Network Intrusion Detection: Evasion, Traffic Normalization, and End-to-End Protocol Semantics. Handley, M. & Paxson, V. Proceedings of the USENIX Security Symposium, 2001.
Network Intrusion Detection: Evasion, Traffic Normalization, and End-to-End Protocol Semantics [pdf]Paper  bibtex   
@article{ Handley01b,
  author = {Mark Handley and Vern Paxson},
  title = {Network Intrusion Detection: Evasion, Traffic Normalization, and End-to-End Protocol Semantics},
  journal = {Proceedings of the {USENIX} Security Symposium},
  year = {2001},
  annote = {The paper presents the problem with network intrusion detection systems, that it must keep the same state as the monitored receivers. An example of an attack is to use varying TTL's to make some packets reach the destination, while others dont. The NIDS then has difficulties of determining which packets are received by the destination host, and therefore has less chance of discovering an attack. The paper presents a technique known as traffic normalizing, i.e. packet header fields are normalized to safer values. All TTL's could be set to the maximum hop count in the internal network for example. For each of the IP header fields there is a discussion on potential misuse, how to normalize and the effects the change has on semantics. Also includes (without comments) an overview of UDP, TCP and ICMP normalizations.},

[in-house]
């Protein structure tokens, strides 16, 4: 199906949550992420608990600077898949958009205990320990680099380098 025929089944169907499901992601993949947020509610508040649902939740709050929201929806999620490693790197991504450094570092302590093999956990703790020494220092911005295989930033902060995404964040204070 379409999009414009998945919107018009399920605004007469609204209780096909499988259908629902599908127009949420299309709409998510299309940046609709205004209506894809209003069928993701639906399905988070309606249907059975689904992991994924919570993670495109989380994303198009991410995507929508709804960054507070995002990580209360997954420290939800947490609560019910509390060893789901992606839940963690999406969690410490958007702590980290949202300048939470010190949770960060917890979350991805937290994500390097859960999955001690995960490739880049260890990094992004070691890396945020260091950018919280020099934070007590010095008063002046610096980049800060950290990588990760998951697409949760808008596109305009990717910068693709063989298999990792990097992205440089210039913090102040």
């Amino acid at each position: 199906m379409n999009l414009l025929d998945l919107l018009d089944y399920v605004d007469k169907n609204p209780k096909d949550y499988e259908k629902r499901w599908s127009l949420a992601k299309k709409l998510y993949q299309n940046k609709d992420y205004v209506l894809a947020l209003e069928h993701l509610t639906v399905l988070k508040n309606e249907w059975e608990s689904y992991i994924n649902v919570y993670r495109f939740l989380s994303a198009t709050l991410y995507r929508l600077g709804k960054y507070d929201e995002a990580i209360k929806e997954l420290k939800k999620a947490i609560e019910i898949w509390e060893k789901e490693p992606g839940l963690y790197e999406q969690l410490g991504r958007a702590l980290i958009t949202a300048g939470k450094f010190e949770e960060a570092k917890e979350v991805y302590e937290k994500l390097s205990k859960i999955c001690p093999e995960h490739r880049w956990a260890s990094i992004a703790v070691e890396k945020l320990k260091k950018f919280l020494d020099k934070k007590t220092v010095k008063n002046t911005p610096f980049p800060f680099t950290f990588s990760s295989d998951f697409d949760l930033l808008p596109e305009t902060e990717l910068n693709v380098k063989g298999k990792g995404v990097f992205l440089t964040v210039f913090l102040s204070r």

url = {papers/handley01_norm-usenix-sec-01.pdf},
  submitter = {Stefan Alfredsson},
  bibdate = {Monday, August 19, 2002 at 08:27:40 (CEST)}
}
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